Wednesday, February 9, 2022

From Normandy to Afghanistan: A history of the 1230th Transportation Company

By Maj. William Carraway

Historian, Georgia Army National Guard



Soldiers of the 1230th Transportation Company conduct a departure ceremony in Thomasville, Ga. Oct. 5, 2020 prior to mobilizing to the Southwest border.
Photo by Desiree Bamba

The predecessor unit of the 1230th TC was organized and federally recognized Oct. 1, 1939 in the Georgia National Guard in Bainbridge, Ga. as the Antitank Platoon, Headquarters Company, 121st Infantry, an element of the 30th Division.[1] The unit was inducted into federal service with the 30th Division Sept. 16, 1940.

Staff Sgt. Joseph D. Smith Jr.

On Nov. 2, 1941, the 121st Infantry was assigned to the 8th Division which mobilized to the European Theater of Operations and landed at Utah Beach July 4, 1944. The 121st participated in the Normandy, Northern France, Rhineland and Central Europe campaigns. Staff Sgt. Joseph D. Smith was killed July 17, 1944 during fighting in the vicinity of La Haye-du-Puits, Normandy, France. Smith had enlisted in the Anti-Tank Platoon in 1941. He was awarded the Silver Star and Purple Heart.

Returning to the United States, the 121st was inactivated Oct. 20 1945 at Fort Leonard Wood, Missouri.

The Bainbridge unit was reorganized and federally recognized Feb 9, 1948. On Nov. 1, 1948, the company was redesignated the Tank Company, 121st Infantry and assigned to the 48th Infantry Division.[2]

With the inactivation of the 48th ID Nov. 1, 1955 the company was reorganized and redesignated Company D, 121st Armored Infantry Battalion, an element of the 48th Armored Division.[3] A major reorganization of the Ga. ARNG on July 1, 1959 saw the unit redesignated Company D, 2d Armored Rifle Battalion, 121st Infantry, an element of the 48th Armored Division.[4]

As part of the Army-wide Reorganization of Army Divisions (ROAD) April 16, 1963, the unit was converted and redesignated Company A, 4th Battalion, 108th Armor.[5] The January 1, 1968 inactivation of the 48th AD prompted the unit to reorganize as the 2d and 3d Engineer Platoons, Company D, 560th Engineer Battalion.[6] The unit continued to serve as elements of Company D, 560th EN BN until April 1, 1996 when it was converted to form Detachment 1, 1148th Transportation Company.[7] The unit received its current designation as 1230th TC Sept. 1, 1999.[8] That year, the company supported Golden Cargo 99, transporting multiple launch rocket system pods from Illinois to Texas.[9]


The 1230th was ordered into active federal service Jan. 30, 2003 and served state-side in support of Operation Noble Eagle. On April 4, 2007, the 1230th was mobilized in support of Operation Iraqi Freedom. While deployed, the unit’s home station was changed to Thomasville.[10] The 1230th returned home from Iraq in May 2008. For its actions in Afghanistan the 1230th was awarded the Meritorious Unit Citation.[11]


On July 5, 2013, the 1230th was ordered into active federal service in support of Operation Enduring Freedom in Afghanistan. In their 11 months overseas, the Soldiers of the 1230th drove more than 220,000 miles while the maintenance platoon supported more than 450 job orders to keep the vehicles rolling. The unit returned to a warm welcome home ceremony at the Thomasville High School football field May 31, 2014.[12]


First Lieutenant Monicia Porter, a native of Thomasville, Ga., with the 1230th Transportation Company in support of the 524th Combat Sustainment Support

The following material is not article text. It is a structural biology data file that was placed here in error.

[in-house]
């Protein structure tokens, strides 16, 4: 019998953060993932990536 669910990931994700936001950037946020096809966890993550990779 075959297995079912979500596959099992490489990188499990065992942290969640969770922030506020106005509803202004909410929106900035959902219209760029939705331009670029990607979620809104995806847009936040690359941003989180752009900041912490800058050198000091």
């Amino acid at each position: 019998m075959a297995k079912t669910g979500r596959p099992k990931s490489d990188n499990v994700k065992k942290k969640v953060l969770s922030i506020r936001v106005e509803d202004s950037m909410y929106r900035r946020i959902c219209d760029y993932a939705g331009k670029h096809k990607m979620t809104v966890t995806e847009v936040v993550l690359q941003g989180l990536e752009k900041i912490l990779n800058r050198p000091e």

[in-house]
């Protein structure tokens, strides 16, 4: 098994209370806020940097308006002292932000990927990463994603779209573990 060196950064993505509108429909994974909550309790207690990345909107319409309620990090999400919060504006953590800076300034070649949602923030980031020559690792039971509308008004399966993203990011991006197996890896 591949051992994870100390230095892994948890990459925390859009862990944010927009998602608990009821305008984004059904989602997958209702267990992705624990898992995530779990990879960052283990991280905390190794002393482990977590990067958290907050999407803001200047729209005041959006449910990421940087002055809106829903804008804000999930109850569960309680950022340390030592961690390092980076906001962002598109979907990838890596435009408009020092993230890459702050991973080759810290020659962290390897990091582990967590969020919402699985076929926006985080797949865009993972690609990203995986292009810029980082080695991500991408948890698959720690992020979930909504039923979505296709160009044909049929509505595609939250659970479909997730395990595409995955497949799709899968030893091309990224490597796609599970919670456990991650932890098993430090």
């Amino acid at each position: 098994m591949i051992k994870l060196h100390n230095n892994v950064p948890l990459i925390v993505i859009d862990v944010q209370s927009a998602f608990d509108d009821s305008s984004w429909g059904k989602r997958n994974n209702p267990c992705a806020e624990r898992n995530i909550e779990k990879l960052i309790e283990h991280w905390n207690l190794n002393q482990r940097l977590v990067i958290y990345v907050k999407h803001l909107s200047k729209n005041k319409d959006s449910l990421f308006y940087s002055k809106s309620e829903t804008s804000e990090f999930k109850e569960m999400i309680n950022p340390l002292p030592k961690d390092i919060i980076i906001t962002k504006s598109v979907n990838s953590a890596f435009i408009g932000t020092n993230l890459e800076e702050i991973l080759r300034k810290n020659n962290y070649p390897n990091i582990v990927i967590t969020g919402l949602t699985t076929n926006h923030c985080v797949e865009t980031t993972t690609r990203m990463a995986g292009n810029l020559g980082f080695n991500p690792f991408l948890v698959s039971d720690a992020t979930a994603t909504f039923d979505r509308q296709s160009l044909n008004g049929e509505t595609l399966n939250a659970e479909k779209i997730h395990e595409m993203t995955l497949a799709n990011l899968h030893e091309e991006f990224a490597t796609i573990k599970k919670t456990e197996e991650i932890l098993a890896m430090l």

Battalion, Task Force Lifeliner, 1st Sustainment Command (Theater), at Camp Marmal, Afghanistan, ground guides one of her platoon’s vehicles out of
their motor pool in preparation to conduct a sustainment and retrograde support mission to a remote location in Northern Afghanistan on Nov. 4, 2013.
Porter is a platoon leader and convoy commander for the Georgia Army National Guard and is a high school teacher at Central Gwinnett High School in Lawrenceville, Ga.
Photo by Staff Sgt. Peter Sinclair

From March to May 2015, Soldiers and trucks of the 1230th participated in Operation Patriot Bandoleer, a U.S. Sustainment Command operation that moved munitions from the Military Ocean Terminal at Sunny Point, N.C. to six destinations across the United States. [13]


Soldiers of the 1230th supported the Southwest border mission from October 2020 to September 2021.


As a transportation company, the 1230th is in high demand during emergency response operations. The 1230th mobilized to Mississippi in 2005 following Hurricane Katrina[14] and has had an active role in Georgia’s coordinated response to COVID-19.


Georgia Army National Guardsman, Staff Sgt. Marquis McBride, a motor transportation sergeant with the  1230th Transportation Company, loads milk
for the Atlanta Public Schools food distribution at Douglass High School, Atlanta, April 20, 2020. Photo by Sgt. 1st Class R.J. Lannom Jr.

[1] Center for Military History. Survey of the Georgia National Guard. (Fort McNair: N.P. Compiled October 1949).

[2] AGAO-I 325 (26 Oct 50) HIS-M, 23 January 1951.

 [3] NG-AROTO 325.4 (30 Sep 55) – Ga, 17 October 1955.

 [4] OA 73-59, 10 June 1959.

 [5] OA 57-63, 21 March 1963.

 [6] OA 71-67, 14 December 1967.

 [7] OA 57-96, 2 April 1996.

         [8] OA 78-98, 8 June 1999.

 [9] “Georgia Units Haul MLRS Pods During ‘Golden Cargo.’” The Georgia Guardsman. Summer 1999, 22.

[10] OA 112-08, 21 May 2008.

[11] Mike Thompson. “1230th Transportation Company Deploying to Afghanistan.” The Georgia Guardsman. July 2013, 15.

[12] Will Cox. “Lifelong Friendships.” The Georgia Guardsman. May 2015, 11.

[13] Shannon Wright. “Operation Patriot Bandoleer.” The Georgia Guardsman. June 2014, 5.

[14] Mike Thompson. “1230th Transportation Company Deploying to Afghanistan.” The Georgia Guardsman. July 2013, 15.

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